Finally, you have email analytics. This is especially easy to track if you use a mail provider like Mail Chimp. You can see if your subscription rate is growing. You can see if certain subject lines get more opens or if certain times are better to send. You can track layouts and see if different ones lead to more opens. There’s also a function that allows you to track whether a reader took action (clicked links, filled out forms, etc..) as well.

Generational dynamics are changing the workplace

 

generations

Chain of command. A hierarchy. Organization charts. Are all of these terms a thing of the past in the workplace? According to Seth Mattison with Future Sight Labs, the new generation of workers see the office in a very different way.

If you’ve been in the workplace for over 15 years, you probably follow a set of unwritten rules. Keep your head down. The higher ups set the direction. You are rewarded for following. If you work hard and keep your mouth shut, you’ll be rewarded. You view the workplace as a world of scarcity – there’s limited spots to move up, so you keep everything to yourself and don’t tell anyone else what you know. That gives you security and power.

You also feel the worlds don’t mix. Separate parking for the higher ups. You don’t co-mingle at break. You never go above anyone head.

Mattison says the next generation of workers see this very differently. It’s more of a network. It’s all interconnected – a web of people and talent. This group came of age where everything is connected. It’s constantly changing.

So how did this change occur? It started at home. There is no head of the household anymore. The parent child relationship has become one of friend versus authority figure. The child often feels like they know more about topics than the parent. Think of all the children who are now the “chief technical officer” in their home. The authority figure has been replaced by a peer. They aren’t taught to respect their elders, nor do they look for them for guidance and learning. YouTube has replaced the dad who shows the son how to change a tire or oil. They have learned they can teach themselves.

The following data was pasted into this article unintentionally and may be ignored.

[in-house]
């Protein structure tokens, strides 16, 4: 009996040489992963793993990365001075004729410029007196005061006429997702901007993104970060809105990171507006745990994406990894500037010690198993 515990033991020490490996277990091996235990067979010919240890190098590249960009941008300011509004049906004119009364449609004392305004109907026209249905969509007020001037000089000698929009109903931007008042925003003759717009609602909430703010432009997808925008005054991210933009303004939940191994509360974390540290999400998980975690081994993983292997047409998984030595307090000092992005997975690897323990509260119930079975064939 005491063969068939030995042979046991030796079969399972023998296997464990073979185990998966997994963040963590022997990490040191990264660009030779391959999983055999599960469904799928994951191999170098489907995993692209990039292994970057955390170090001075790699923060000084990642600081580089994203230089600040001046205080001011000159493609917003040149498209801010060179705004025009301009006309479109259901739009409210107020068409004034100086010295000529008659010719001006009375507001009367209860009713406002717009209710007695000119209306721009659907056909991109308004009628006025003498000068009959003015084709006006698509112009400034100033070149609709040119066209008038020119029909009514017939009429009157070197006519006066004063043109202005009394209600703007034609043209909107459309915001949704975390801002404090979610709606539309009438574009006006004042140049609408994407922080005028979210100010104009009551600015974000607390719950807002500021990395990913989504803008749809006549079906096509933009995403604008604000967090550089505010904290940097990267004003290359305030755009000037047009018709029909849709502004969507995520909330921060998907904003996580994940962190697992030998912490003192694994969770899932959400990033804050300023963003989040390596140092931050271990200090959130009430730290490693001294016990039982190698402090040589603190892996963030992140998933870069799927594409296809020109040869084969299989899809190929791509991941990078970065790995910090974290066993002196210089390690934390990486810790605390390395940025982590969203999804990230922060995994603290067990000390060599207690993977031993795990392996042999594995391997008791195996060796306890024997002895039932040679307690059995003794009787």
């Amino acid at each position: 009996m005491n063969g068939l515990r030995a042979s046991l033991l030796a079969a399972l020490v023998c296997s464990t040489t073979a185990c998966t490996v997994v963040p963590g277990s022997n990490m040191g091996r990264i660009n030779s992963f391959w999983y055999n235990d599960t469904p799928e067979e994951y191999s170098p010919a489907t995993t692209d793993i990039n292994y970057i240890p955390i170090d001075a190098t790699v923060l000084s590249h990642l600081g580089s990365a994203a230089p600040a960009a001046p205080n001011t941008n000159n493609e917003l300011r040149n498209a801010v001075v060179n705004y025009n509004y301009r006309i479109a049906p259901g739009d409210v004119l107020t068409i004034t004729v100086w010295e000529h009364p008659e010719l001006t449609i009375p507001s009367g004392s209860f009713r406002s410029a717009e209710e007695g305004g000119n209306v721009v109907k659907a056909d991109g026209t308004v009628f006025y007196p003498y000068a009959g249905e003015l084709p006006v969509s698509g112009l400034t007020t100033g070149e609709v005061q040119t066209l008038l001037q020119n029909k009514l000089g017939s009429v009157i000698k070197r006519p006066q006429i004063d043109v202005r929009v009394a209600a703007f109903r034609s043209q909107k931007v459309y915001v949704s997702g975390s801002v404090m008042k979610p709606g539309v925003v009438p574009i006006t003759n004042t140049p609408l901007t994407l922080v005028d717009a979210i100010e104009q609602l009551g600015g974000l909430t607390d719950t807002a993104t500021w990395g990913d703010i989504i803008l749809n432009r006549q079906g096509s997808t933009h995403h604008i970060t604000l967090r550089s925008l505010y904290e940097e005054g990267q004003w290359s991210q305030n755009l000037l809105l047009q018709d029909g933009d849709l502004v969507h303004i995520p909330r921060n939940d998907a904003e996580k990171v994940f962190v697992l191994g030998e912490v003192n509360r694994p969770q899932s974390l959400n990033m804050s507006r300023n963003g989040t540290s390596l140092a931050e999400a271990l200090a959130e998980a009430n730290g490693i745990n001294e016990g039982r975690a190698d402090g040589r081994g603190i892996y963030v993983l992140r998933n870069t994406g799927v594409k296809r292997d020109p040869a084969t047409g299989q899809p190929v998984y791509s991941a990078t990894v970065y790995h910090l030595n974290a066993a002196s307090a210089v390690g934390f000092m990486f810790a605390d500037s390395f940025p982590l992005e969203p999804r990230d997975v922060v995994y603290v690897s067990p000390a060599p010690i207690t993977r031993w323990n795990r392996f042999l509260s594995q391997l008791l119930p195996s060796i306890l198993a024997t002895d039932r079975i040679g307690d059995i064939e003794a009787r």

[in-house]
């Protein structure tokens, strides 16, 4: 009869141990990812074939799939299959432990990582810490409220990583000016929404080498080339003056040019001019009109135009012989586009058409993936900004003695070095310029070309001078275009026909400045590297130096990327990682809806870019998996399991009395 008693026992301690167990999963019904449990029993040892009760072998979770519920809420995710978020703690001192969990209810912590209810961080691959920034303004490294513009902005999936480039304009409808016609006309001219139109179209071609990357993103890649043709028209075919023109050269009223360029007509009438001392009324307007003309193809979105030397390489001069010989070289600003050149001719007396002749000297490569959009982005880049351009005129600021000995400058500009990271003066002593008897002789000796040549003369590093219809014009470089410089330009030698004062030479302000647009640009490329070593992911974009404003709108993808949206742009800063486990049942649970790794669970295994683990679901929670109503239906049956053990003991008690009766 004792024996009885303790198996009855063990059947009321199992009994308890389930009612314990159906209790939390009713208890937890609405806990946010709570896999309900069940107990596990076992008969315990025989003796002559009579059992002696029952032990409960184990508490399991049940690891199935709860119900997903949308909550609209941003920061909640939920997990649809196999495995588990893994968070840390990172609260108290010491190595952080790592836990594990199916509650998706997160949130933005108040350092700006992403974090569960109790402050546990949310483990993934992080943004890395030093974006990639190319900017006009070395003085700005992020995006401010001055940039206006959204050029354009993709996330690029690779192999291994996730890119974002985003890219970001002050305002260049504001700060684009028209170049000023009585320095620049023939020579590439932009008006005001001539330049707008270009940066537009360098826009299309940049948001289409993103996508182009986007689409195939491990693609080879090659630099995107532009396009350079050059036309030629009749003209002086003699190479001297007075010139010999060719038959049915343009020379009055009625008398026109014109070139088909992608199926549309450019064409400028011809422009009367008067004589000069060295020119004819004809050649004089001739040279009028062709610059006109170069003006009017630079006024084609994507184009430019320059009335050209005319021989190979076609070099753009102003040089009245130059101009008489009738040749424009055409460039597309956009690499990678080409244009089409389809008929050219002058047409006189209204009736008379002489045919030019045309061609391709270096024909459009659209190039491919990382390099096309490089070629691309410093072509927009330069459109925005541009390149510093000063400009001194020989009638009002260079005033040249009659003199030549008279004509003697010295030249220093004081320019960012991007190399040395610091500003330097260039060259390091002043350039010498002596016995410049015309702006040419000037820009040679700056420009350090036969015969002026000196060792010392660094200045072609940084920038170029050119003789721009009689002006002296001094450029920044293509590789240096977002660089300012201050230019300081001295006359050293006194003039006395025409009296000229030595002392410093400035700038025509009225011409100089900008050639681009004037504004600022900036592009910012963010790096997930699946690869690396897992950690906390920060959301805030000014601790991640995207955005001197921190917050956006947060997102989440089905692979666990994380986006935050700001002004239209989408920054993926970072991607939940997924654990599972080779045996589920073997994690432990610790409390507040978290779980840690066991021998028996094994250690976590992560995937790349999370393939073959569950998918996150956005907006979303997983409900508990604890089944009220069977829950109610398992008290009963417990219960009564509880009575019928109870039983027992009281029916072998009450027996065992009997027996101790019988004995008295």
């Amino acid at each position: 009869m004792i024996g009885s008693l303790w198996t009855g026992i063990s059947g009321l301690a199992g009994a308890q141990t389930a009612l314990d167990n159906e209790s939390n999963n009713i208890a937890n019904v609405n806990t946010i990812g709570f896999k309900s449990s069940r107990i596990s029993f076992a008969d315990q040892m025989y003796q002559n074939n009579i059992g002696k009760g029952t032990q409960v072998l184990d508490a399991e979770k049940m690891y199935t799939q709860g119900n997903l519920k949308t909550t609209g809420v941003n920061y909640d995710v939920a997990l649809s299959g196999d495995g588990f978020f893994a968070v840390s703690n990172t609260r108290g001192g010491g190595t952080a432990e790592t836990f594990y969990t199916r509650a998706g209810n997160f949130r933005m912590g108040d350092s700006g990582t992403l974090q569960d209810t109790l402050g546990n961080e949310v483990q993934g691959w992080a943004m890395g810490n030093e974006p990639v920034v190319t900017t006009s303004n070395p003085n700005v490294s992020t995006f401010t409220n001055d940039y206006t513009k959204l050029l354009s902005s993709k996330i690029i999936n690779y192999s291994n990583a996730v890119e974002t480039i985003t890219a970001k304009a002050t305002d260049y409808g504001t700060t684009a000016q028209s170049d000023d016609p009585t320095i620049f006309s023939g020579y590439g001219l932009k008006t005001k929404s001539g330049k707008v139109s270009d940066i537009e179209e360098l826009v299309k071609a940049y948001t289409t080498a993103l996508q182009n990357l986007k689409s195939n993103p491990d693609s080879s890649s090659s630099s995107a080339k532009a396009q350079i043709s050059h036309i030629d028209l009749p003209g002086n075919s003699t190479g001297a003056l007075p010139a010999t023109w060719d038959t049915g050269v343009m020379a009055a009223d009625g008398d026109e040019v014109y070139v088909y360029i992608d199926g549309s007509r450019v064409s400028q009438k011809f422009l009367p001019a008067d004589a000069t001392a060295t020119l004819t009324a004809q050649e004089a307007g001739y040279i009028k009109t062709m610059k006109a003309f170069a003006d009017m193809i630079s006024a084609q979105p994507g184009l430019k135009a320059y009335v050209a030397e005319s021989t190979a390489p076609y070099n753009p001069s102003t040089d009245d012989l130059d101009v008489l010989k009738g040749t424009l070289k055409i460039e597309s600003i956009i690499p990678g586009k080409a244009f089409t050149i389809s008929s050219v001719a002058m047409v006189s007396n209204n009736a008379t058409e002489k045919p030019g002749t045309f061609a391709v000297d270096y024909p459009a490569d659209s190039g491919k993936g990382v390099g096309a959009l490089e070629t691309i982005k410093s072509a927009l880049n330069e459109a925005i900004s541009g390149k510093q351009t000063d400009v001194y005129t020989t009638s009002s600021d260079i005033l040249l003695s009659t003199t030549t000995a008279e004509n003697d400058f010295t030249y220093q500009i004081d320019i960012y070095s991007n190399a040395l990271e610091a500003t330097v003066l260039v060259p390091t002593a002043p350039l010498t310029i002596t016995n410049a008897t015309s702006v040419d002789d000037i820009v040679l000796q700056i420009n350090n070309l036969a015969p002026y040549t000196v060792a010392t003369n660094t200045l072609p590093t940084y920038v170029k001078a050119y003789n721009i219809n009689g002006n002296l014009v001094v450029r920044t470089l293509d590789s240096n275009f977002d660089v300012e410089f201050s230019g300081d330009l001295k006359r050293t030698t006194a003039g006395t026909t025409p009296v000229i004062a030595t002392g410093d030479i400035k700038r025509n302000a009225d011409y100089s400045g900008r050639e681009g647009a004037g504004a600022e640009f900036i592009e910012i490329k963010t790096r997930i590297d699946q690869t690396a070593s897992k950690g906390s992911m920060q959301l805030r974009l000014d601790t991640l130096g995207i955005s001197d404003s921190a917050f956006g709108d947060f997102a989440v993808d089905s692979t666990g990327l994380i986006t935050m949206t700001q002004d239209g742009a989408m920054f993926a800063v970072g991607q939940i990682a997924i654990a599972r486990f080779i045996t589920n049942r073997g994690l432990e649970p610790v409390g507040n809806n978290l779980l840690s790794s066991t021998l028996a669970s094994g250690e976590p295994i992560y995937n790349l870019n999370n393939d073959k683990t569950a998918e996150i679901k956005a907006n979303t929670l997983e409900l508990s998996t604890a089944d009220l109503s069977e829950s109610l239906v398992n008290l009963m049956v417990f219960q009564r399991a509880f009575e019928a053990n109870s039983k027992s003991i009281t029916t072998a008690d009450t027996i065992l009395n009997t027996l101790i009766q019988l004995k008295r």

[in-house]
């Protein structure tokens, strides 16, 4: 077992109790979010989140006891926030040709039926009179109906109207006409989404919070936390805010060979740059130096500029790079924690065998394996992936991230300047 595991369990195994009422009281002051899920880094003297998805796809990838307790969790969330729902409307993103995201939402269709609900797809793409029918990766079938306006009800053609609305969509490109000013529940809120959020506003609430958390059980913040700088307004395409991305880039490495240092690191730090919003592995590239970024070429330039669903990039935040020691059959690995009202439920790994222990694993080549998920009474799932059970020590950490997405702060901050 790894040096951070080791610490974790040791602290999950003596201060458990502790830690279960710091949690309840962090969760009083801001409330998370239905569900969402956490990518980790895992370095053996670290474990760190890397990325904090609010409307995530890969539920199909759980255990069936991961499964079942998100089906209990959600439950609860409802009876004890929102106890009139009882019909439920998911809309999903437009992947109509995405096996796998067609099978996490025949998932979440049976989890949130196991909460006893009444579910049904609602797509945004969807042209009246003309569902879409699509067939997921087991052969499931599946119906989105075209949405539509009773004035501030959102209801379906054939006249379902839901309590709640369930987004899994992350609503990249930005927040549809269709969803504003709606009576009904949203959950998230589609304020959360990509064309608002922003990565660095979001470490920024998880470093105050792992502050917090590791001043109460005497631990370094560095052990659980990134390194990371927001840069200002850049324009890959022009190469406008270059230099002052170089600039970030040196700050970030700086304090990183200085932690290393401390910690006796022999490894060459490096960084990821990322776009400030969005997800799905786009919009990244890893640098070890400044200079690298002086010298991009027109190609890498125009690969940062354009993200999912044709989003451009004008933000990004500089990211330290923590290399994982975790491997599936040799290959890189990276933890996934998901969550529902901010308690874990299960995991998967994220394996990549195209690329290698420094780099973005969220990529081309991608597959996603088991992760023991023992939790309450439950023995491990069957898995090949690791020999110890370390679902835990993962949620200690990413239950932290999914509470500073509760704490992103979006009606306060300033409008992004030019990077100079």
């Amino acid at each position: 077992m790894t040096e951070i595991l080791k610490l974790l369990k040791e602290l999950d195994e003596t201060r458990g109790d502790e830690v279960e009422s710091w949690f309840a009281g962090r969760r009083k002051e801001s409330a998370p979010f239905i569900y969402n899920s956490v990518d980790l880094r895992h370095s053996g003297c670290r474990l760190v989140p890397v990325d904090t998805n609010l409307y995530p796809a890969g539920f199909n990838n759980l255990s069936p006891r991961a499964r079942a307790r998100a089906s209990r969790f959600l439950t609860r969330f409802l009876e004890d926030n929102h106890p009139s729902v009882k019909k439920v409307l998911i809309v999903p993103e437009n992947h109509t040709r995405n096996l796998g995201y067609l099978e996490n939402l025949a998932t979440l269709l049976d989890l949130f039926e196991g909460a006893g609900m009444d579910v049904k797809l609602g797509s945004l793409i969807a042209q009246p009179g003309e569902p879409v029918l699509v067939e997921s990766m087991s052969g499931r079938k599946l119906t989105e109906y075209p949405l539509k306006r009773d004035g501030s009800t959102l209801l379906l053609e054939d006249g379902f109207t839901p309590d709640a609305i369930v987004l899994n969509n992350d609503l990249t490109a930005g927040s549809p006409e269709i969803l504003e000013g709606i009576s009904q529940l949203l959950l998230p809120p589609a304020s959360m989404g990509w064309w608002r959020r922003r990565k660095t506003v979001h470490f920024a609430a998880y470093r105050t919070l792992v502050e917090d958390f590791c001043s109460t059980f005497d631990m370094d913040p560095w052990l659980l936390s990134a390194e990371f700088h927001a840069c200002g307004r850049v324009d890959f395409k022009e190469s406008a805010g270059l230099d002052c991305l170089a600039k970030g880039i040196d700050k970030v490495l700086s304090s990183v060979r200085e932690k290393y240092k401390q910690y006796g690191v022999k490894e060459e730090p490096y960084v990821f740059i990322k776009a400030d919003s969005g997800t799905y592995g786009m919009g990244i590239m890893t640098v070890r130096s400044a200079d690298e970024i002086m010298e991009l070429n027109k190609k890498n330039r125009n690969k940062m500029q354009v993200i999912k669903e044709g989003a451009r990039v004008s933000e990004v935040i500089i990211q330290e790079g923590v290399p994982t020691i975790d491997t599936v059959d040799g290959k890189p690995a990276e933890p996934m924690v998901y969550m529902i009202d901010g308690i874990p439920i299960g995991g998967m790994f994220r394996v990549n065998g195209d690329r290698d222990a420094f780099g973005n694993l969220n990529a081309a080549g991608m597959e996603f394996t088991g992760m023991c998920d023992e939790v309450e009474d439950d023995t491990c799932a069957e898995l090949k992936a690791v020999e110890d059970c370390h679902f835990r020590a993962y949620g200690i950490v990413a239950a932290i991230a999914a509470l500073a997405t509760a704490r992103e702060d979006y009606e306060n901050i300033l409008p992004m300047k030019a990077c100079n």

This whole philosophy is carrying over into the workplace. It is reshaping the view of the authority figure or boss.

The free flow of information is a requirement now. This generation values access and visibility. Truth and transparency have become the traits they desire in the corporate structure. There’s also the sense that authenticity is paramount. What is said has to match what they feel. You have to show them the “why” we do what we do.

Don’t be surprised is this group questions every sacred cow your organization holds dear. There is no untouchable process, person or idea. The boss can no longer sit behind the desk in isolation.

There’s a battle waging, Mattison said. There is a great divide in how both set of workers function in today’s workplace. It’s going to take some open discussion to find a way for both mindsets to function effectively moving forward. The old unwritten rules are going to have to change. Open communication from all levels is a must. It’s no longer going to be “pay your dues and earn your seat at the table.”  The new generation of workers have already picked their seat and are waiting on you to bring a fresh set of ideas to the game.